It’s a big week in social media, and Microsoft’s Bing search engine is getting in on the act. Following the unveiling of Facebook’s new real-time Graph Search component, Microsoft rolled out a new update to Bing’s social sidebar that integrates more Facebook data into search results.
Bing director Bill Hankes describes the update as a “significant improvement and enhancement to the social sidebar.” Users that link their Facebook accounts will notice a significant increase in content derived from their friends’ timelines, a fivefold increase in fact.
According to Hankes, his company didn’t just dial up the number of results that it delivers to visitors. Bing’s updated social sidebar “delivers not only a lot more information but also qualitative information,” he added.
Previously, the Bing sidebar derived its results from profile information, photos and “likes.” “Those were the earliest signals that we began to incorporate from Facebook,” Hankes told eWEEK. Starting with this update, Bing also includes status updates, shared links and comments.
The change bolsters Bing’s positioning as a search engine that people use to seek out recommendations and get things done, not just perform research. Integrating more Facebook signals —and more social signals, in general—leads to a richer search experience that delivers more relevant results, said Hankes.
How does Facebook Graph Search fit in?
Graph Search is a new search technology that delivers as-you-type results that can encompass photos, videos, links, documents and shared items—practically everything that appears in a users’ timelines stretching back to the day that they first joined. As the social media giant envisions it, it is a critical new pillar that will support its business.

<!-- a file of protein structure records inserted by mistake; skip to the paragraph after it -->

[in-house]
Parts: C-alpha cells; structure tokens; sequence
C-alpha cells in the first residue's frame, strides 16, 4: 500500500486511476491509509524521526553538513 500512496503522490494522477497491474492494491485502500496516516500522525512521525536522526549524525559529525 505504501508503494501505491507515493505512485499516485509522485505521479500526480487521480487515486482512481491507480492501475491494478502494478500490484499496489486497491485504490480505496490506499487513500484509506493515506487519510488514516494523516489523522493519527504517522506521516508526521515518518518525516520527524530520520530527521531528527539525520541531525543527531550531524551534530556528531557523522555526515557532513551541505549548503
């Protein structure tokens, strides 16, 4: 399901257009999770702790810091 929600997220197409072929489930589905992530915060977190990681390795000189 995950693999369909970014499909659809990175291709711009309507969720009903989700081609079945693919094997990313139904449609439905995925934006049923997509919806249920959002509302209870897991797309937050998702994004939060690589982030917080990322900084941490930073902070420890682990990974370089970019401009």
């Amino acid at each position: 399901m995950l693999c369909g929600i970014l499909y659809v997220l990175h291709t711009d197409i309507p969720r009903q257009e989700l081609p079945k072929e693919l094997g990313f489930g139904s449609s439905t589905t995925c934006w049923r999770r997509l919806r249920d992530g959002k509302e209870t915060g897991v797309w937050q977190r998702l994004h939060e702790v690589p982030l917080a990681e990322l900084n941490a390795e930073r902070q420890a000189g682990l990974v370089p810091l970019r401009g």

“We look at this as the third main pillar of our business up to this point: We have Newsfeed, for connecting with the people around you; we have Timeline, which tells us the history of the people around you. Now we have Graph Search, which will tie everything together and answer questions directly in real time,” said Facebook CEO and founder Mark Zuckerberg during the Graph Search introduction earlier this week.
While the announcement’s timing and Microsoft’s own partnership with Facebook—Bing supplies Facebook’s Web search functionality—implies some form of collaboration, Graph Search was “homegrown by Facebook,” said Hankes. Indeed, Zuckerberg hinted as much at the press conference at Facebook’s headquarters when he said, “Graph Search is something we’ve been working on for a long while.”
Bing’s social sidebar and Facebook Graph Search are distinct and separate technologies, said Hankes. The latter represents a way to “search the structured data that users have contributed over the years,” he added.
Expect many more Bing social sidebar updates. Microsoft is investing heavily in social search. “We consider social to be one of the most important aspects of search today,” said Hankes. The reason is fairly straightforward: “People possess the keys to a lot of the information that people are searching for on the Web,” he said.